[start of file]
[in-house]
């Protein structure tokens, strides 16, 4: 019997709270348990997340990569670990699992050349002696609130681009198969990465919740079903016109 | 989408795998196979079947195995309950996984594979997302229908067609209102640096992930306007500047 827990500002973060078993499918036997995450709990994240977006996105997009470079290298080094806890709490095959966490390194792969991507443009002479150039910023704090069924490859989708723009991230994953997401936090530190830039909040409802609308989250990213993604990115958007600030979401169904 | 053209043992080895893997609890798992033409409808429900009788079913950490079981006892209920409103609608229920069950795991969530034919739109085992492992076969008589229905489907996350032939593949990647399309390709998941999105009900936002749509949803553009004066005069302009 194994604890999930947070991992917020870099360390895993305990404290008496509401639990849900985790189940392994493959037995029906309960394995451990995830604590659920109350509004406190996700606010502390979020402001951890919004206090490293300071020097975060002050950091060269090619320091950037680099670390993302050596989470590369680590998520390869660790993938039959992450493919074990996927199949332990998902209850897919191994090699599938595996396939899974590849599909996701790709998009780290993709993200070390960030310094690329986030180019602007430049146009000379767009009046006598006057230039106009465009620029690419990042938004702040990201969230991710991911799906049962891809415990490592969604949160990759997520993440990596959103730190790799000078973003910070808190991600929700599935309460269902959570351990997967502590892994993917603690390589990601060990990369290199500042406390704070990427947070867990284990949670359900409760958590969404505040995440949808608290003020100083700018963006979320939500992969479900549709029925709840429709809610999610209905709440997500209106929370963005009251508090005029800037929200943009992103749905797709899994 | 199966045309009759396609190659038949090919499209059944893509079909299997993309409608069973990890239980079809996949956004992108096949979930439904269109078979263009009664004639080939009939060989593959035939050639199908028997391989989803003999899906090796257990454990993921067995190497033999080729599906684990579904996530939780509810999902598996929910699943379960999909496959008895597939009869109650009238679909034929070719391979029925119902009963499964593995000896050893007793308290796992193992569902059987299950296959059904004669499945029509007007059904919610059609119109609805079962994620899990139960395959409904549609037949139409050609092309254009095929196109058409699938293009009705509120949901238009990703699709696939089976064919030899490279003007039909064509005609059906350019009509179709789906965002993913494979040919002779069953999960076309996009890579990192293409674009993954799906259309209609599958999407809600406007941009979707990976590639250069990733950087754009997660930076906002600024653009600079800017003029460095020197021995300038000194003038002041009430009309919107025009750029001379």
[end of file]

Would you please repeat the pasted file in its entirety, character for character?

[in-house]
């Protein structure tokens, strides 16, 4: 019997709270348990997340990569670990699992050349002696609130681009198969990465919740079903016109 | 989408795998196979079947195995309950996984594979997302229908067609209102640096992930306007500047 827990500002973060078993499918036997995450709990994240977006996105997009470079290298080094806890709490095959966490390194792969991507443009002479150039910023704090069924490859989708723009991230994953997401936090530190830039909040409802609308989250990213993604990115958007600030979401169904 | 053209043992080895893997609890798992033409409808429900009788079913950490079981006892209920409103609608229920069950795991969530034919739109085992492992076969008589229905489907996350032939593949990647399309390709998941999105009900936002749509949803553009004066005069302009 194994604890999930947070991992917020870099360390895993305990404290008496509401639990849900985790189940392994493959037995029906309960394995451990995830604590659920109350509004406190996700606010502390979020402001951890919004206090490293300071020097975060002050950091060269090619320091950037680099670390993302050596989470590369680590998520390869660790993938039959992450493919074990996927199949332990998902209850897919191994090699599938595996396939899974590849599909996701790709998009780290993709993200070390960030310094690329986030180019602007430049146009000379767009009046006598006057230039106009465009620029690419990042938004702040990201969230991710991911799906049962891809415990490592969604949160990759997520993440990596959103730190790799000078973003910070808190991600929700599935309460269902959570351990997967502590892994993917603690390589990601060990990369290199500042406390704070990427947070867990284990949670359900409760958590969404505040995440949808608290003020100083700018963006979320939500992969479900549709029925709840429709809610999610209905709440997500209106929370963005009251508090005029800037929200943009992103749905797709899994 | 199966045309009759396609190659038949090919499209059944893509079909299997993309409608069973990890239980079809996949956004992108096949979930439904269109078979263009009664004639080939009939060989593959035939050639199908028997391989989803003999899906090796257990454990993921067995190497033999080729599906684990579904996530939780509810999902598996929910699943379960999909496959008895597939009869109650009238679909034929070719391979029925119902009963499964593995000896050893007793308290796992193992569902059987299950296959059904004669499945029509007007059904919610059609119109609805079962994620899990139960395959409904549609037949139409050609092309254009095929196109058409699938293009009705509120949901238009990703699709696939089976064919030899490279003007039909064509005609059906350019009509179709789906965002993913494979040919002779069953999960076309996009890579990192293409674009993954799906259309209609599958999407809600406007941009979707990976590639250069990733950087754009997660930076906002600024653009600079800017003029460095020197021995300038000194003038002041009430009309919107025009750029001379």